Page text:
Who do you feel is your most unique character?
It would have to be Serenya Barnaby-Crowe, who’s half-elf, half-something else. Nailing down EXACTLY what she was and how she would evolve was had, but very rewarding. I’d never created a character as complex as she was before, and I’m SO glad I did. She really had to fight against many external and internal conflicts to maintain the purity of her heart and soul. She didn’t always succeed, but you can tell that she tried as hard as she could.
If you could have any extraordinary gift or super power what would it be and why?
I wish I could interpret MY dreams like Serenya interprets other people’s, but I suppose, like her, I’m cursed. She actually NEVER dreamt, and I just have crazy dreams that I can’t figure out at all. But, like Serenya, I CAN interpret dreams of others (I think) to a certain extent. It’s weird, but when someone describes a dream to me, I can sort it out most of the time in my head. Mine…no way. I’ve actually devoted a new blog page for my nutsy dreams… http://mystiparker.blogspot.com/p/i-had-strangest-dream-last-night.html
What would you like for readers to take away from your novel/novels?
I want first and foremost, for them to be moved by a fantastic love story that defies all odds. Beyond that, I want them to see that imperfect people can and DO make mistakes and that those mistakes have REAL consequences. But, I also want them to see that no character is beyond redemption. Even some of the worst characters have a chance to redeem themselves, as you’ll see in Serenya’s Song.
What is your biggest pet peeve in fiction writing?
I read a lot of indie authors’ works, and I guess it would have to be the sense that they really rushed their book onto the market without getting it critiqued and edited well before submitting. Definitely, the majority of indie authors I’ve read have presented VERY professional work that is on par with any traditionally published book, but there are always those few that put something out there without anyone looking at it first. You really DO need other pairs of eyes to point out things you can miss. As an author, you’re too close to the story to catch every flaw.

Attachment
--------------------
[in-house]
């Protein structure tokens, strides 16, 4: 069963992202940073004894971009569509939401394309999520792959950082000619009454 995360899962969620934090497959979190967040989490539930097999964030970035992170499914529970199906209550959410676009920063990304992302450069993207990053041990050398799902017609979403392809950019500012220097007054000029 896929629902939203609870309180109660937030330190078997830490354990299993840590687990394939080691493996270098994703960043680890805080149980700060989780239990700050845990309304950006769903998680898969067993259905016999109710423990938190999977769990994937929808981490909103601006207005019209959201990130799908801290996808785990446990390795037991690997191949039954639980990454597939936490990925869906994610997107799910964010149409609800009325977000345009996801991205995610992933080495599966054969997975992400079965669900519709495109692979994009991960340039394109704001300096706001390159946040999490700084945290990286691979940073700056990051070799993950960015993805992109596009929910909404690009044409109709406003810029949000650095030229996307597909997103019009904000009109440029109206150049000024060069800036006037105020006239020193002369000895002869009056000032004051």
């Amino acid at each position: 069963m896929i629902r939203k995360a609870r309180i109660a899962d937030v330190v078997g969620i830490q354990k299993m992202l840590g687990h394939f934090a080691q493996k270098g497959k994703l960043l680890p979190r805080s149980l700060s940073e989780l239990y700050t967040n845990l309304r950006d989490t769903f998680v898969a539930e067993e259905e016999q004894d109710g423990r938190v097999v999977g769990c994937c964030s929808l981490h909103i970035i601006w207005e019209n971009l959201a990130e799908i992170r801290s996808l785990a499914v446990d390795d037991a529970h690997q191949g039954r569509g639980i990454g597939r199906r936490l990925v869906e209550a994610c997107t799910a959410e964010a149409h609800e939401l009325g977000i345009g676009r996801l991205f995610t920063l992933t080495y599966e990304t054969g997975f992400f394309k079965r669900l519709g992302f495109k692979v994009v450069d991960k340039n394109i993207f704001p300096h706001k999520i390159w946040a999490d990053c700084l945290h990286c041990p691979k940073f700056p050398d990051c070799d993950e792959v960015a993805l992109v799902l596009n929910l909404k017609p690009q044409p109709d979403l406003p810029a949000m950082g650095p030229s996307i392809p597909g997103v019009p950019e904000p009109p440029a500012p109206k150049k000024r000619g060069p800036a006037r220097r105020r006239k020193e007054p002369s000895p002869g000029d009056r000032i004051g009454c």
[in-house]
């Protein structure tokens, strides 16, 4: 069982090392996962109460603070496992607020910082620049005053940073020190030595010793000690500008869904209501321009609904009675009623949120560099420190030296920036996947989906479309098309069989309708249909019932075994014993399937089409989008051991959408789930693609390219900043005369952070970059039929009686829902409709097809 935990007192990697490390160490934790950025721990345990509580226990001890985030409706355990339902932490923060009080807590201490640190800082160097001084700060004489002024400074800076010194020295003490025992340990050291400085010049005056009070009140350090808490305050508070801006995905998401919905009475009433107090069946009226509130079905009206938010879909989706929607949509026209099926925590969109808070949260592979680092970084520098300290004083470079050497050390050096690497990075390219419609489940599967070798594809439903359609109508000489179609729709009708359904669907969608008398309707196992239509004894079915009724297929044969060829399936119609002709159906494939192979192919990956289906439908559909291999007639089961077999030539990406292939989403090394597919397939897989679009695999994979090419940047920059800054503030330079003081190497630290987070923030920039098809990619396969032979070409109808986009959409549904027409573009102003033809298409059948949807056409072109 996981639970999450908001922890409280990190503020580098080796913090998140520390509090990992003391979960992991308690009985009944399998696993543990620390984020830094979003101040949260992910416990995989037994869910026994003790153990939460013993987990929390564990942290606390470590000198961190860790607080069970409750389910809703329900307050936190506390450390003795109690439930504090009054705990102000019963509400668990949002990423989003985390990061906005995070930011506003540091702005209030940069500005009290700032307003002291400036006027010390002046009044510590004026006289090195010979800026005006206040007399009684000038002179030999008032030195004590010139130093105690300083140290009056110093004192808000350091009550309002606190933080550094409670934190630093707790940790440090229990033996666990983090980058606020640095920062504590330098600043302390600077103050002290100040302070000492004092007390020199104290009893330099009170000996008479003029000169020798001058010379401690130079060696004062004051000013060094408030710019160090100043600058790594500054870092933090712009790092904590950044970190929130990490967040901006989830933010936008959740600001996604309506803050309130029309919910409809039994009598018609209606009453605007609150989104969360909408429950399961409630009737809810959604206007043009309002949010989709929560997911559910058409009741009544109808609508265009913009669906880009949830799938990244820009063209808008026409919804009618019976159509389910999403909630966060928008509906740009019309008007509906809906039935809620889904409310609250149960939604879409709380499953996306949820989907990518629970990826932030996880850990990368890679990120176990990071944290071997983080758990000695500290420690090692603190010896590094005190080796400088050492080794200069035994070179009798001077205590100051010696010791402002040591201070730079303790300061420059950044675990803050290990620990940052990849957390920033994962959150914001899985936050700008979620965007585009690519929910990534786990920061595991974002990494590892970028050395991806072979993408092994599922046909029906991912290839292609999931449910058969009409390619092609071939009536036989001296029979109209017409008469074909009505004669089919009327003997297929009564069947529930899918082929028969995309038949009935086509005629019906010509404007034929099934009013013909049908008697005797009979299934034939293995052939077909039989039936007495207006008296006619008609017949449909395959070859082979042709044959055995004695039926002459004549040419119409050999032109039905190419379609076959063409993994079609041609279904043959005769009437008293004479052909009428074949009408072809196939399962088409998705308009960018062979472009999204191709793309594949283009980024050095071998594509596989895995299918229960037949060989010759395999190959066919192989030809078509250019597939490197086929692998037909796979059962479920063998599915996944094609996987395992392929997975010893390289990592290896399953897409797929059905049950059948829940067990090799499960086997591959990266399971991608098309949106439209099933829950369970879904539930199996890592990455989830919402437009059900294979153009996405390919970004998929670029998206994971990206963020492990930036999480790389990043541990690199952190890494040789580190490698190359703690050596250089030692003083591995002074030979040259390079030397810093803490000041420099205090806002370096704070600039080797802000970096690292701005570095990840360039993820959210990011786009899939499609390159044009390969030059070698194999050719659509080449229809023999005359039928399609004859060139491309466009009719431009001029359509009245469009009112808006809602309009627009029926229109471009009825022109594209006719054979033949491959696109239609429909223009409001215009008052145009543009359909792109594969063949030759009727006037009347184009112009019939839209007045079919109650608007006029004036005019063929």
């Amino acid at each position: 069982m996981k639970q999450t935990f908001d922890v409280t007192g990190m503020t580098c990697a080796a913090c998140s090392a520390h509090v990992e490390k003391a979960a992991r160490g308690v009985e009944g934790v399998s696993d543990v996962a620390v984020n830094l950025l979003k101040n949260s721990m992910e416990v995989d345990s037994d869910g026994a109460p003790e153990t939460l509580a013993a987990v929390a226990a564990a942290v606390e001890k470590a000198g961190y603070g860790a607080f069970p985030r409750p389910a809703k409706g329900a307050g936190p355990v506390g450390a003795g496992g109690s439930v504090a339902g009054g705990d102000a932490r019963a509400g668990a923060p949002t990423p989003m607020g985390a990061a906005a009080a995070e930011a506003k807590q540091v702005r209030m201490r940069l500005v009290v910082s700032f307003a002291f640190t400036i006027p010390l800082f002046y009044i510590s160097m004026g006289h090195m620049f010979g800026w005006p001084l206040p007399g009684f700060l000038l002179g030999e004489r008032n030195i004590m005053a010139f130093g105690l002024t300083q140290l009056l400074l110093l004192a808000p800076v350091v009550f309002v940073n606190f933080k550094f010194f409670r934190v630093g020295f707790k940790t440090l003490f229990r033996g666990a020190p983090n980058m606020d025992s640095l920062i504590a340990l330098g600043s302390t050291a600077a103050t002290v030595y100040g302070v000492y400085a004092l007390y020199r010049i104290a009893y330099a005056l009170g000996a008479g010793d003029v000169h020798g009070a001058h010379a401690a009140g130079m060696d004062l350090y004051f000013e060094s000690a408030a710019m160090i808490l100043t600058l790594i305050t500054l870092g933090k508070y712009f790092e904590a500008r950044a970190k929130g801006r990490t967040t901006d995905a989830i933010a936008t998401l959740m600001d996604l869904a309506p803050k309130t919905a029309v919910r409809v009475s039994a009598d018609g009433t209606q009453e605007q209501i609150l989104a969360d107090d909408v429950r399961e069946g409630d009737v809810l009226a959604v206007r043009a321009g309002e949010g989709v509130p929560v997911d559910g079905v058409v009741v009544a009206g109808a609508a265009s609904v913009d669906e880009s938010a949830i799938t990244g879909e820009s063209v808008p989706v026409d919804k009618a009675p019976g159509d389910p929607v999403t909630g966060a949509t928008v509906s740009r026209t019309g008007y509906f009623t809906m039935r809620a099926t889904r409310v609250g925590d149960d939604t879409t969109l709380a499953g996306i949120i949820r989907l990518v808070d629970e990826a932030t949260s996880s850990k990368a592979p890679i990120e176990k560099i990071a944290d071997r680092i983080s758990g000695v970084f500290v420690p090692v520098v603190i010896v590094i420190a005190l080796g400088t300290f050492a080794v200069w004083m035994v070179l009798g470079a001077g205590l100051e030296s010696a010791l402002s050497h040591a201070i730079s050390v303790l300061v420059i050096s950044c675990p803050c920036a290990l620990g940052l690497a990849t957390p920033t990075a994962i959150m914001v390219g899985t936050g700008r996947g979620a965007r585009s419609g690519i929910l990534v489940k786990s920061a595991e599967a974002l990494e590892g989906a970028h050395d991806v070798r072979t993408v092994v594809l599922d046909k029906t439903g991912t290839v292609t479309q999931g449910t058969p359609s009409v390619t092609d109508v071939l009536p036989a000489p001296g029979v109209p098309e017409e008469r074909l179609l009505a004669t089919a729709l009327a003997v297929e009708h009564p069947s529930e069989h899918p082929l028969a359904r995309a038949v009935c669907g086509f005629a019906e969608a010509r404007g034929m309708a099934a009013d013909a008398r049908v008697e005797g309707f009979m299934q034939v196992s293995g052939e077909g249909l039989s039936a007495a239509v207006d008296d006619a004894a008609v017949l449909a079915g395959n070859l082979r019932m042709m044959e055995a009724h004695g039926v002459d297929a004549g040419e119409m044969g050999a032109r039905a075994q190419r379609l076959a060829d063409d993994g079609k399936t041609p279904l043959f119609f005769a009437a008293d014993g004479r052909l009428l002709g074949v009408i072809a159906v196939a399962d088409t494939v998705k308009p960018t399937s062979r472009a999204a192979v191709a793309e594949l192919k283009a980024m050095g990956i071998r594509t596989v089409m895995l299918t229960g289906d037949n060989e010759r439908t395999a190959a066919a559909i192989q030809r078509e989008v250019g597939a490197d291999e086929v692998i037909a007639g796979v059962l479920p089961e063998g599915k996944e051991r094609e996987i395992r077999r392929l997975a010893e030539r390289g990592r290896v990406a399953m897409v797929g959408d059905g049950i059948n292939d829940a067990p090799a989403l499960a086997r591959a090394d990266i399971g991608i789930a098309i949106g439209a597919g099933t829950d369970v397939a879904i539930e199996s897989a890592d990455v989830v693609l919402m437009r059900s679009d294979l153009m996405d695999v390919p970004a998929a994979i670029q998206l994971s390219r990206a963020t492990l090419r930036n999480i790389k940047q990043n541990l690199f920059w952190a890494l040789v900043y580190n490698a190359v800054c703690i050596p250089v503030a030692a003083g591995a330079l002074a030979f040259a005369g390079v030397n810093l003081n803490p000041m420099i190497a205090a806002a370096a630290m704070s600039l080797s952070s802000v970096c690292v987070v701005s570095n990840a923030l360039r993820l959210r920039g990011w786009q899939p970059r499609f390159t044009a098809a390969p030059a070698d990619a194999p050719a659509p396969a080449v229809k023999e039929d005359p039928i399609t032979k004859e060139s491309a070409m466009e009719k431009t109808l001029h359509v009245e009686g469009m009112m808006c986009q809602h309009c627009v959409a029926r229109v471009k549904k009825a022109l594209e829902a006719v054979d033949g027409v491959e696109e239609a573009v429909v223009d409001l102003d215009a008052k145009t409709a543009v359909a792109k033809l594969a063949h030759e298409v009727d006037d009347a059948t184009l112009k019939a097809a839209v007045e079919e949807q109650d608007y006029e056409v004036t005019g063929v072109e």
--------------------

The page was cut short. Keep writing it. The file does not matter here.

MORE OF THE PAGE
Worldbuilding is such an important part of writing. What would your words of encouragement for aspiring authors be when it comes to developing their own worlds?
Be courageous and creative, but be consistent and realistic. Think about seasons and terrain. A fantasy novel with everyone traveling on horseback isn’t going to work if it takes only a day or two for them to head from one land to another. It could take weeks or months depending on location. Sketch out maps, take notes. Readers are savvy and will pick up on inconsistencies!
Tell us something about your book that we wouldn’t know just by reading the blurb.
There is more to Sebastian Crowe, Earl of Summerwind, than just a big, mean brute. I’m happy with how I ended up characterizing him. It took a few tries, but I think I got him just right.
What is the hardest emotion for you to convey?
Since I’m SO non-confrontational, anger and aggressiveness are hard. I have to really dig deep to let all the suppressed conflict out. I’m lucky to have critique partners that can point out when a scene is flat from lack of emotion. They’ve helped me kick things up a few notches countless times!
Tell us something most people don’t know about you!
On a weekend night, I love to put the kids to bed and settle down with some nice red wine and dark chocolate…while playing Skyrim! I’m a gamer from way back.
When you are reading, what make a character compelling to you? Is it the same aspects that make a character you are writing compelling?
I have to care about them. They need to be complex, imperfect, and motivated beyond simple self-gratification. It’s completely the same for the characters I write. If they APPEAR shallower at first, they have to evolve to prove they’re deeper than that. I’m a totally character-driven reader and writer. The characters WILL make or break a story for me, no matter the plot. It’s all in the way they handle the situations they’re in. And, as they say, that’s all she wrote!
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The Writers Voice!